In a nutshell the aim has to be for 'The IAC' website to be a single source for film making knowledge, experience, equipment guides, genre explanations, script writing help, music advice, filming making skills basic, intermediate and advanced. In needs to be the place to go for every film maker pro or not! Some pages can be for everyone. Then to entice membership the more interesting stuff can only be accessed by members perhaps?
I know a lot of work and upkeep goes into maintaining the website by a small number of people, but with all respect the homepage does not SCREAM Film Making at me. Where are the pictures of film crews, clapper boards, sound equipment, actors, projection equipment, scripts and the ability to clip on each of those images to easily find out more? The only 'slight' nod to film making is the 'IAC' badge on a film background. As I say, I really do appreciate the effort that goes into the website, but it really needs to draw people in.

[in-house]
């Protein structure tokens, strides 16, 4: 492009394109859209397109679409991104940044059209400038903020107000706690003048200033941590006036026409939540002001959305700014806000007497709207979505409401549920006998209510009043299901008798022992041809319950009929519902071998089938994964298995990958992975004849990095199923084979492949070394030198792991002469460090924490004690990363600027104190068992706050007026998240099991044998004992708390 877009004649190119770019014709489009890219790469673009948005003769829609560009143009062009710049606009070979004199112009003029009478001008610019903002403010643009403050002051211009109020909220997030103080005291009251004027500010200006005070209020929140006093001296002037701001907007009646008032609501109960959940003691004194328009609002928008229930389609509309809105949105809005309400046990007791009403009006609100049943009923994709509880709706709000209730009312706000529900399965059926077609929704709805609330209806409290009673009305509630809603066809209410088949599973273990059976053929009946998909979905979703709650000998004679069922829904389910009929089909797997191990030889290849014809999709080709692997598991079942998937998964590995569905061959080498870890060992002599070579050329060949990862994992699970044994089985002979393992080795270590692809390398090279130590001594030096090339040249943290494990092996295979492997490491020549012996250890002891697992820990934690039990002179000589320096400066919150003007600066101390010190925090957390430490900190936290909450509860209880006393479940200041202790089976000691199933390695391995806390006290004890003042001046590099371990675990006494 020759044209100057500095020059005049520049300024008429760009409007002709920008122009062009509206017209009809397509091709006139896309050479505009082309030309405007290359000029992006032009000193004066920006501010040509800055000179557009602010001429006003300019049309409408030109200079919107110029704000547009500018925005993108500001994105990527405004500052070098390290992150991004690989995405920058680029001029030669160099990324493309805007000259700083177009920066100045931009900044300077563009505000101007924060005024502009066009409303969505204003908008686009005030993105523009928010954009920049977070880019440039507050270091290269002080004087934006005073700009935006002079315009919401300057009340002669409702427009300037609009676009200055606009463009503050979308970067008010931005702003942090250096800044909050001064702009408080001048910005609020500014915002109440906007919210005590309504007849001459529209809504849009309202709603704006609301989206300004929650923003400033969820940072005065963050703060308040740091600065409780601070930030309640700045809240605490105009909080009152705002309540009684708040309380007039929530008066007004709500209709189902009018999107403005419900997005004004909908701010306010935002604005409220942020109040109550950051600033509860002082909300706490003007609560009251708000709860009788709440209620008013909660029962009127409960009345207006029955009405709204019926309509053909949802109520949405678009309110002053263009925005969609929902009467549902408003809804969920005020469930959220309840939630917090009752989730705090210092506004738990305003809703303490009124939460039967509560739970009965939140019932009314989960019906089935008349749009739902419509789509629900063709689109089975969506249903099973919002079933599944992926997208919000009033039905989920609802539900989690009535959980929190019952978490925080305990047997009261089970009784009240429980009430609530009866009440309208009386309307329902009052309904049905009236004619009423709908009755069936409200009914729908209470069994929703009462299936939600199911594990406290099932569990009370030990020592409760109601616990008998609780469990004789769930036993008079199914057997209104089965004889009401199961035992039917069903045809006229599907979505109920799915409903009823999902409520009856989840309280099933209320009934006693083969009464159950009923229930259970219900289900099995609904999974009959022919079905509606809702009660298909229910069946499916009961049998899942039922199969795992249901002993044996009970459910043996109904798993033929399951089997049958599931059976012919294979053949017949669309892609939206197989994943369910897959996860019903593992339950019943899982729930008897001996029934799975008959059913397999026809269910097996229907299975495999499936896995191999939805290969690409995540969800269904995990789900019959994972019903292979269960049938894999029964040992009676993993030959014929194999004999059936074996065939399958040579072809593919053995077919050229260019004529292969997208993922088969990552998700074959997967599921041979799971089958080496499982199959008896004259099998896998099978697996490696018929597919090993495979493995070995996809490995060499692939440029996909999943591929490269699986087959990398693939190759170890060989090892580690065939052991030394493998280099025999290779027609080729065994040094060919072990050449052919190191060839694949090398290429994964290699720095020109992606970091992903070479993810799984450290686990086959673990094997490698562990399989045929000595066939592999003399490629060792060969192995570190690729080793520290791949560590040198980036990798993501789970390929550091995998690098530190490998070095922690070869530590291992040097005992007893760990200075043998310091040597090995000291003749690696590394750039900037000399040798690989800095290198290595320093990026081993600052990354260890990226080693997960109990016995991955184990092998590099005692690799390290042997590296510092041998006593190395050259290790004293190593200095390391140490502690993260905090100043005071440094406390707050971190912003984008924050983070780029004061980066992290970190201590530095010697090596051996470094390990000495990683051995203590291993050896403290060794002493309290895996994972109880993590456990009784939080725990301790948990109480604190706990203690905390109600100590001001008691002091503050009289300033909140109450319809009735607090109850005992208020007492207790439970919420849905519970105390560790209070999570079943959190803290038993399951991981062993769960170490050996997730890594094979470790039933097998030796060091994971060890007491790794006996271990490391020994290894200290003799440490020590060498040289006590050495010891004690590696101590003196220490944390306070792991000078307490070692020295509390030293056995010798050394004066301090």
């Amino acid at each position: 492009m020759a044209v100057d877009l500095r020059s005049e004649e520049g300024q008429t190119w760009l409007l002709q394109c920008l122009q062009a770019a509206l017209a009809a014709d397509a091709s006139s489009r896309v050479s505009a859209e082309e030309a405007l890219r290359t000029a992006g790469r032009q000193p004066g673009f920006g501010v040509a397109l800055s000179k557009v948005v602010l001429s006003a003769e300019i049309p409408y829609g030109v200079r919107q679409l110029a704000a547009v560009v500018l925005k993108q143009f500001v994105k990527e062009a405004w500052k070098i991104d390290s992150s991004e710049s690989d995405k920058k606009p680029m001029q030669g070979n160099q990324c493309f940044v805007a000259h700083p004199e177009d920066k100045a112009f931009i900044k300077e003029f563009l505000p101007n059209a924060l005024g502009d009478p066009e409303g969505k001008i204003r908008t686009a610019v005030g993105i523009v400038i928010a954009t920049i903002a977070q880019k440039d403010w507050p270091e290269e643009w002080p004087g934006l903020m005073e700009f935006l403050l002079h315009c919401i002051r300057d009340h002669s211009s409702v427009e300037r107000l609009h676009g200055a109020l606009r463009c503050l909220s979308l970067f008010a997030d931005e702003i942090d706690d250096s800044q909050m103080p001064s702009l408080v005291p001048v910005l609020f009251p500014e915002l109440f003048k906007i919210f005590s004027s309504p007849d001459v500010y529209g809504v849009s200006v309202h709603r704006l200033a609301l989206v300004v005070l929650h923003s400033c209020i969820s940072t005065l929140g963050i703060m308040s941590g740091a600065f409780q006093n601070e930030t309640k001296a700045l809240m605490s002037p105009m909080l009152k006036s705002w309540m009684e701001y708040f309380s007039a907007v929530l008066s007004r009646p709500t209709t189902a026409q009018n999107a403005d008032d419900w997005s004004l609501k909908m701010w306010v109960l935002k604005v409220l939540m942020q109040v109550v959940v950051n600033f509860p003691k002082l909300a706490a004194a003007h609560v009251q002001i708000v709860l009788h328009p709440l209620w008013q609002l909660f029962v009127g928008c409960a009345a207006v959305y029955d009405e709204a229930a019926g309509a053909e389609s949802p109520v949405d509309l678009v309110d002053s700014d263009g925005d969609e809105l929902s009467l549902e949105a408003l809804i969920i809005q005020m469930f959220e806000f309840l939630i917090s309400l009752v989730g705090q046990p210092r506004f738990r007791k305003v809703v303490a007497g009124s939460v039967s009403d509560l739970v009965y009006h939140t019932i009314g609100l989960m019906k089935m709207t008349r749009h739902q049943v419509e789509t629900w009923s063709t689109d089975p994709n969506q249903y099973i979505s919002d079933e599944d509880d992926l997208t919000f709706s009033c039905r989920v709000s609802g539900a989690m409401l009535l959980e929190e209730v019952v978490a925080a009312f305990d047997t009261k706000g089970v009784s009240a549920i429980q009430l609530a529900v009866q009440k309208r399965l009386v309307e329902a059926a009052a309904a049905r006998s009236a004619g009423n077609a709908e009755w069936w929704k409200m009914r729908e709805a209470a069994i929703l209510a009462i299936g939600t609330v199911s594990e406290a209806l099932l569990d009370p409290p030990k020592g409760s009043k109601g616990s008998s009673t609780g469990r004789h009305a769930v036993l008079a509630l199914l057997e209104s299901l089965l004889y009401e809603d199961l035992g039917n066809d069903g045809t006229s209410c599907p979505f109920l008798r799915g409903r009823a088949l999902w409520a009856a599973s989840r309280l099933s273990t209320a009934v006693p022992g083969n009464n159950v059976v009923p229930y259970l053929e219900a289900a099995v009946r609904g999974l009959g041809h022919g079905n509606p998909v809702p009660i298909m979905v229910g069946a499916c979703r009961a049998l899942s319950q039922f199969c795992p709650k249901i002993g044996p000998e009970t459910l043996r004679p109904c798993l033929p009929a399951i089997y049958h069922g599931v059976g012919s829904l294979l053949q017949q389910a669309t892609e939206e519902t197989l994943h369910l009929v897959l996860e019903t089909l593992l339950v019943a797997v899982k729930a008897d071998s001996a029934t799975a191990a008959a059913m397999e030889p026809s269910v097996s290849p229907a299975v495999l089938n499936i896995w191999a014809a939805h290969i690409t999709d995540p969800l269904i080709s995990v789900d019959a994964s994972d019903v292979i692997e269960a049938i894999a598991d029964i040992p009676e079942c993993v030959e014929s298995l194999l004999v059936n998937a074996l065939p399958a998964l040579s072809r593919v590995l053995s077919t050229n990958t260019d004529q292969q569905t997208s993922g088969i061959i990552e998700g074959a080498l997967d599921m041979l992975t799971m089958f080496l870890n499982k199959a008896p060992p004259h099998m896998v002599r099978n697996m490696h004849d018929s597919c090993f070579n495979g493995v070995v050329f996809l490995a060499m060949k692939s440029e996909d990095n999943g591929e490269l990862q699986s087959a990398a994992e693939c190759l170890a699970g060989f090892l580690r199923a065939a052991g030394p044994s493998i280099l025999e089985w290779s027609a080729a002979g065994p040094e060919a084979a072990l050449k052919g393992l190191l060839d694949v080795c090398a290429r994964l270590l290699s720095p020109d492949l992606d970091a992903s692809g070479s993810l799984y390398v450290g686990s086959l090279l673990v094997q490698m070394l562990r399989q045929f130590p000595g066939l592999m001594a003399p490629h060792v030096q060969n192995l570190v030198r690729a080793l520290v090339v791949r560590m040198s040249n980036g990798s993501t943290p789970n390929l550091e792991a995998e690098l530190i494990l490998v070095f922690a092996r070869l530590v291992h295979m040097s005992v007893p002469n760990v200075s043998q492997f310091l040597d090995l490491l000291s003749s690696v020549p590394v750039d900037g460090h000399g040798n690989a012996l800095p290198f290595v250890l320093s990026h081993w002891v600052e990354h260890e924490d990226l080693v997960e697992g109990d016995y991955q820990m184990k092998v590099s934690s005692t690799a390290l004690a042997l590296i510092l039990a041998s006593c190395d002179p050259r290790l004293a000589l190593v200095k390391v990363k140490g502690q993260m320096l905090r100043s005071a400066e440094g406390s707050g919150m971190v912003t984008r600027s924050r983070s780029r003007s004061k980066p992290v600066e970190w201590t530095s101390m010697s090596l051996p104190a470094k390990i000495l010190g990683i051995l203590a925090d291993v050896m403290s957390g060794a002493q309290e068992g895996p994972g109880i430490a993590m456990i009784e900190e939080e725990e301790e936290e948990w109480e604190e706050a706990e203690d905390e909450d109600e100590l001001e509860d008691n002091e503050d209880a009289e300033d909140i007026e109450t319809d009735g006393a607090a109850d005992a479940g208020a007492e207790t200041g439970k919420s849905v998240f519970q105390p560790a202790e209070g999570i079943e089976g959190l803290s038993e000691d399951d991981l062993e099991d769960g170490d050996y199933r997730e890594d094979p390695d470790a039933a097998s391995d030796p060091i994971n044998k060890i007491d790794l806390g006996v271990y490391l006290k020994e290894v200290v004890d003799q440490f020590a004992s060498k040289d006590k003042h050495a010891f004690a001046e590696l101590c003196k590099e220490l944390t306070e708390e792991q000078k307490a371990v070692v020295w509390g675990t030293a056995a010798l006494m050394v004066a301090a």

Following on from that, there could be training courses and collaboration days advertised for everyone as well as the special interest groups, but with huge
discounts for members.
Why not collaborate with universities and colleges. Have student membership rates with reduced competition entry fees. It's just finding ways of helping bring film makers together. It could be a link to the professionals and professional organisations for those who want to make that step into the pro world. It coulld enable the pros to access the film making enthusiast world.
On reading some of the comments above to me 'The Institute of Amateur Cinematographers' should not be an institute, amateur or just about cinematographers. It is a British Organisation for the Audio-Visual Arts!